The four  Mt. Rushmore guys as seen from the “Presidential walk," a path that takes you a little closer to the monument.  The monument was started in 1927 by Danish American sculptor Gutzon Borglum and his son, Lincoln Borglum.  The heads are 60 feet high and were completed in 1941.
A 1/34 sculpture of Lakota warrior Crazy Horse with the actual but still-in-progress monument in the background.   The story of this monument is amazing:  Korczak Ziolkowskiwho worked under Mt. Rushmore sculptor Borglum, was asked by the Lakota Indians to create a monument for Native American tribes.  While working on it, Ziolkowski married and had ten children who eventually helped their father.  Ziolkowski died in 1982, and his widow, seven of his kids, and now his grandchildren are still involved in the blasting and sculpting.  No federal funds are involved with the monument, which will be 641 feet high. When finished, the site is to include a Native American Educational/Cultural Center and a satellite campus of the University of South Dakota. 
Deadwood's County Courthouse.
Deadwood’s Adams museum.
Another cool building in Deadwood.  A large section of the city was destroyed by fire in 1879; new buildings were made of brick.

Our campsite at Kemp’s Kamp in Keystone, SD is very close to the road.  Despite that, it's very quiet.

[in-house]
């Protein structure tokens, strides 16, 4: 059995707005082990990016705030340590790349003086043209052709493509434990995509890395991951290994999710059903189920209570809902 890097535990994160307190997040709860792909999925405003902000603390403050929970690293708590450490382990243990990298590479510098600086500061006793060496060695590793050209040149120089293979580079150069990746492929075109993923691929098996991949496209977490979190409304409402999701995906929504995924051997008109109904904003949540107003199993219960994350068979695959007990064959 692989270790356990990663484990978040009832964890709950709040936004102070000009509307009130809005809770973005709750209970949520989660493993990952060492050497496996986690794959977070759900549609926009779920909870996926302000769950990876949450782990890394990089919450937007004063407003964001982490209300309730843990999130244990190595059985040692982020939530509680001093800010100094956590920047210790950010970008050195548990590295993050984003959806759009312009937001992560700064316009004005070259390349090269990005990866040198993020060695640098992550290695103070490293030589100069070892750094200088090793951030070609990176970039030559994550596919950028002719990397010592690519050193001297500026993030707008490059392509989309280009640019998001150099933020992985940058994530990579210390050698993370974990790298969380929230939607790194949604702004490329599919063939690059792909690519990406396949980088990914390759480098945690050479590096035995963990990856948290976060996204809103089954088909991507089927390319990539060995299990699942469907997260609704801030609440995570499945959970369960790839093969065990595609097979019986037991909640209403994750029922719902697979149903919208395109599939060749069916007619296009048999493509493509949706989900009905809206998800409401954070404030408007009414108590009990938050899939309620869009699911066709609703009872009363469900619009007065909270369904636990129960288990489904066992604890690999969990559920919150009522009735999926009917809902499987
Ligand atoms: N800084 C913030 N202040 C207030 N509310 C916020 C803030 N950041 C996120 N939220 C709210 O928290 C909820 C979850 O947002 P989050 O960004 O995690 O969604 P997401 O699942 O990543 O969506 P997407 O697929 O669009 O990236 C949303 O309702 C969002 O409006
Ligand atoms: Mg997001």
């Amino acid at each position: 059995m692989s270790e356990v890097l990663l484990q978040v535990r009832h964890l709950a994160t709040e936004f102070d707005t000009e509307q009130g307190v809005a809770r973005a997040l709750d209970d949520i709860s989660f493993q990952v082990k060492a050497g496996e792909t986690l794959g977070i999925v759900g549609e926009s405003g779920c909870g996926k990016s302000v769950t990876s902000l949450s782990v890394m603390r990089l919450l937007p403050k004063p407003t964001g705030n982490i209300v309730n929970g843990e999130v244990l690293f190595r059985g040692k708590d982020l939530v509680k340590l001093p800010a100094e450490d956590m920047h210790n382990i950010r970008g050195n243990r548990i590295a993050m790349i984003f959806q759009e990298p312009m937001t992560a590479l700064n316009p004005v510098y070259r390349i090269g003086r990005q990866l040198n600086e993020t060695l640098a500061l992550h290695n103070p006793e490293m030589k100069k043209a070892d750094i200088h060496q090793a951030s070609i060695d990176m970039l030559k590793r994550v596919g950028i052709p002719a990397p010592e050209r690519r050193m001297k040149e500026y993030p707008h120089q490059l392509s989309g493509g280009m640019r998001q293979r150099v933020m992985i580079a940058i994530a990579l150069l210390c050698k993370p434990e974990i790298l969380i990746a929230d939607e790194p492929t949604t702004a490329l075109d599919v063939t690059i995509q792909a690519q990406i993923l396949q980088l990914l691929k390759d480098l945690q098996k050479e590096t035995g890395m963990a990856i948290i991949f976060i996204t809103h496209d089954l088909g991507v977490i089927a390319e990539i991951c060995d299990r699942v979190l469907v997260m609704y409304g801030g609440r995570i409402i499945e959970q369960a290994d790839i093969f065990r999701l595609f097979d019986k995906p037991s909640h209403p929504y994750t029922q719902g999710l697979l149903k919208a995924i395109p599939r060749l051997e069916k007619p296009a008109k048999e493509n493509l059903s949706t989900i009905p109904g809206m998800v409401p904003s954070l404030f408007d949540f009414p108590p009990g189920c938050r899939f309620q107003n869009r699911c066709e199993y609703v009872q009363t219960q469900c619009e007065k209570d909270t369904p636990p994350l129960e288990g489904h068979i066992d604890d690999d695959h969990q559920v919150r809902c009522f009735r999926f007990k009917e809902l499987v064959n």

Another view of our campsite in Keystone.  We have a beautiful view behind us and are right next to a stream.  About 11 years ago, Ash, Shad, Paul and I  took a trip to Mt. Rushmore in a rental RV.  We stayed at a campground on the same road as where Jim and I are right now.
Jim with Seth Bullock and Al Swearengen, two characters from a recent TV show called Deadwood and loosely based on the actual rough and tumble western city.  Bullock really existed and became sheriff after Wild Bill Hickok was killed.   The cardboard cutouts were at a restaurant called Deadwood Dicks, where we had a good lunch.

Saturday, June 22, 2013

Wandering around Cheyenne

This morning and early afternoon we wandered around Cheyenne, a city of about 60,000 people with about 90,000 in the metro area.  Cheyenne was founded when the Union Pacific Railroad picked this area as the place to cross  Crow Creek, a tributary of the South Platte River.  It was named for the  Cheyenne Indian Nation.